Mixtapes – Even On The Worst Nights: Album Review

By | July 19, 2012 at 10:00 AM

Cincinnati pop punk group Mixtapes have done it again with their debut release for No Sleep Records, Even On The Worst Nights. Singer Ryan Rockell explains, “It’s a mixture of songs dealing with losses, death and hurtful situations, and also a thank you letter to those people who have been here to make life easier.” The blend of contagious male/female dual vocals will have you singing along after just one listen. With irreplaceable harmonies and catchy tunes, this album is full of memorable lyrics and clever one-liners.

Starting off with “Seven Mile,” a 54-second intro truly setting the tone for the record with references back to the title reassuring listeners that growing up in a small town, even on the worst nights there is always room for a better tomorrow. Follow-up track ”Something Better” is an upbeat pop punk anthem with lyrics like “We sat outside talking about movies and music we hate cause there’s not much left to life.” Their real and honest lyrical approach continues into another short track, “Hey Ma Pt. 2.”

The album’s title track is a straightforward song with an immediate hook that discloses many of the issues the band has gone through before moving into “You & I,” a song about friendship gone wrong that starts off slow then quickly speeds up. ”I’m Wearing The Device (Bridge, Water)” leads with guitarist Maura Weaver’s strong vocal ability as the band questions themselves on whether they are good enough to continue. “I’ll Give You A Hint, Yes” displays that traditional pop punk sensibility showcasing a professional sound before leading to an even more impressive back-and-forth-vocal battle in “Russian House DJ.”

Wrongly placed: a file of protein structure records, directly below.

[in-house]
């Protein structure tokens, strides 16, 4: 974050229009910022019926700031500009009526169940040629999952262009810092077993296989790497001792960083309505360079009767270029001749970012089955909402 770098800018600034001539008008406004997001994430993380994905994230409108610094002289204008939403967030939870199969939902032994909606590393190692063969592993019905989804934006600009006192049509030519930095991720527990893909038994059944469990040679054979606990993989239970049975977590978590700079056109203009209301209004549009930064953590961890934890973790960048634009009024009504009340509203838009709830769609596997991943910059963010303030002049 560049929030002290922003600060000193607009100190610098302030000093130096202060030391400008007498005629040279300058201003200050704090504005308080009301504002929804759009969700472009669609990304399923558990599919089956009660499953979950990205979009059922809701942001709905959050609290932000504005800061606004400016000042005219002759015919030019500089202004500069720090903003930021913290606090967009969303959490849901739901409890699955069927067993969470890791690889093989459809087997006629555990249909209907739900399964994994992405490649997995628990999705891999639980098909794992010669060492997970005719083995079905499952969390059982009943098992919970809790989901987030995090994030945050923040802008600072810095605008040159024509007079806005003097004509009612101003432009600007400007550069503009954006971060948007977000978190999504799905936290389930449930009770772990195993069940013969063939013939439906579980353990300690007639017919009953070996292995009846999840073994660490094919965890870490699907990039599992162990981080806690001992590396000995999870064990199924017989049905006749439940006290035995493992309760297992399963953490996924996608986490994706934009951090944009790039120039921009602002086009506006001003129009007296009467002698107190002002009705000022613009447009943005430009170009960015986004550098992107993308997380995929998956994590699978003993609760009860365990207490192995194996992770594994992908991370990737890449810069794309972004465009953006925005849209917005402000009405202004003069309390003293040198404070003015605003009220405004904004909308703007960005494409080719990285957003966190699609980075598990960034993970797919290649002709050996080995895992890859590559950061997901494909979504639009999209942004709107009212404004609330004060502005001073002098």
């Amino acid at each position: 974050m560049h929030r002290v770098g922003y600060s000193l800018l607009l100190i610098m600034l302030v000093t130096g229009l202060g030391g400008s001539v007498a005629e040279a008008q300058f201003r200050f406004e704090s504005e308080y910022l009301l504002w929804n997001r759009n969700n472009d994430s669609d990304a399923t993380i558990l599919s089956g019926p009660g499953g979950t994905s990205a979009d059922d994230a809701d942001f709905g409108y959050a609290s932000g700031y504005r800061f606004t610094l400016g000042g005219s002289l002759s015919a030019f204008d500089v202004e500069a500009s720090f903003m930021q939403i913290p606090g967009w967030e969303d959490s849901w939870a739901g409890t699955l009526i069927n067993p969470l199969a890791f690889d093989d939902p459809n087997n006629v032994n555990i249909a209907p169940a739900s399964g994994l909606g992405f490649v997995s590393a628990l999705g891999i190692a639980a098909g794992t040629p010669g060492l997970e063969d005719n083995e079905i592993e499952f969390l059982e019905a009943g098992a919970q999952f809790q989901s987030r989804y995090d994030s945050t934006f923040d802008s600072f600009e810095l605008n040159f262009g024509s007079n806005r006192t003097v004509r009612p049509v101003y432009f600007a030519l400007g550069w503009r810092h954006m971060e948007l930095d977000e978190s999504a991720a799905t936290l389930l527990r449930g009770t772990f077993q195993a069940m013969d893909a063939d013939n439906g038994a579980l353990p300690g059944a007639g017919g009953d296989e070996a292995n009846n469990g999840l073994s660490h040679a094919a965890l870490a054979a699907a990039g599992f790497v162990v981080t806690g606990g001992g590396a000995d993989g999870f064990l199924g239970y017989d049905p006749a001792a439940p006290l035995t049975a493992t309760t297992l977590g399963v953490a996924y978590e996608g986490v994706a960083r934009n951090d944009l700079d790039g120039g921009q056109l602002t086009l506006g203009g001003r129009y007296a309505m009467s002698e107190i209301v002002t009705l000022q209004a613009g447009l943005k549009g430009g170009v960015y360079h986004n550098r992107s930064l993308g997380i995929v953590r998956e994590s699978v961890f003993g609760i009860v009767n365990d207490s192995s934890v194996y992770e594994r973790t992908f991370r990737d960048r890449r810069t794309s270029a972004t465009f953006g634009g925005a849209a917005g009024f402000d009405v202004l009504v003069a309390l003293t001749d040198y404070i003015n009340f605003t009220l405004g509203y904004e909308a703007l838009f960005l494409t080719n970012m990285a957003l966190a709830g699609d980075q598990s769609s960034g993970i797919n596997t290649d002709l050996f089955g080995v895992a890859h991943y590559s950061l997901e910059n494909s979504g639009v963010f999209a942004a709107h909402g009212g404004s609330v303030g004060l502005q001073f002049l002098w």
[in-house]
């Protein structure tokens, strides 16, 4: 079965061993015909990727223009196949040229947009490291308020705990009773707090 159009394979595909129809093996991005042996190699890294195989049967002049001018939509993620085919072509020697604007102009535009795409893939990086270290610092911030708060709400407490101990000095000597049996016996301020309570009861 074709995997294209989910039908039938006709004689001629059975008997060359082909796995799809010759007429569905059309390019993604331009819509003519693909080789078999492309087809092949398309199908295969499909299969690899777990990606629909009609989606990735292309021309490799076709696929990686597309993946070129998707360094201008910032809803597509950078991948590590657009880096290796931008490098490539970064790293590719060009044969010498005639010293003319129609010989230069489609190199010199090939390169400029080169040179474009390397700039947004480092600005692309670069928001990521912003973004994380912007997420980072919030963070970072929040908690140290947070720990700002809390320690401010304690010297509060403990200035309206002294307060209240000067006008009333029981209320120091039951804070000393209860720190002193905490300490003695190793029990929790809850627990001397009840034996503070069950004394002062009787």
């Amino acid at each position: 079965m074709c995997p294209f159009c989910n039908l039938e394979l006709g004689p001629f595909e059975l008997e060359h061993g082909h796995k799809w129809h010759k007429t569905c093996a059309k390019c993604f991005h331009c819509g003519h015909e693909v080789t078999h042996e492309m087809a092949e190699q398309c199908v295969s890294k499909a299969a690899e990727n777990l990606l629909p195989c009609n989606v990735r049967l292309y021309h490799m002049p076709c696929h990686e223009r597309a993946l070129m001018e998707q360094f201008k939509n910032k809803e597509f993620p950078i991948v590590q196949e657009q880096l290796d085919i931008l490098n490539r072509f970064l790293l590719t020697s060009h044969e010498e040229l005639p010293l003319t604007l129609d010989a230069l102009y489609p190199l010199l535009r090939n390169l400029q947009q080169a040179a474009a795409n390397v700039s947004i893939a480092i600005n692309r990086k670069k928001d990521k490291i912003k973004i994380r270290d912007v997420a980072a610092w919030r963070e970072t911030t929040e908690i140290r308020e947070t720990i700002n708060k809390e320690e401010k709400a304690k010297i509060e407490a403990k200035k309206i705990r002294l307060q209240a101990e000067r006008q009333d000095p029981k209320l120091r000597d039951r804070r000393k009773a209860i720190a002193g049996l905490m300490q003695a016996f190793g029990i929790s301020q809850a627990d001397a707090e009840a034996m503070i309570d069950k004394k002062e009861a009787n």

“Anyways,” featuring Grath Madden of House Boat, is sung with complete honesty as both vocalists scream “I represent my city but not my scene” while the pounding drums of “Indian Summer” and “One For The Ozarks” are perfect for the high-energy album. “Just When You Thought It Was Over” is an irreplaceable punk rock jam that immediately sticks out from the rest of the songs, showing how well Mixtapes work together as a band. As if the album couldn’t get better, “Golden Sometimes,” an acoustic duet between Rockwell and Weaver, is a heartfelt track about the painful memories of past relationships that ended badly. Picking up the pace, Weaver takes over the vocals and kills it on “Basement Manners.” Closing out the album is “Mt. Hope,” a personal song about good friends that features guest vocals from Soupy Campbell of The Wonder Years.

Mixtapes have done a phenomenal job piecing Even On The Worst Nights together, and the album will be probably be on your daily playlist in no time. Their lyrics will draw you in immediately as they convey a broad message of hope and relatibility. With a strong 16-track album, Mixtapes manage to make each song pop. Ultimately, Mixtapes are proving that they are a force to be reckoned with Even On The Worst Nights.

4.5/5

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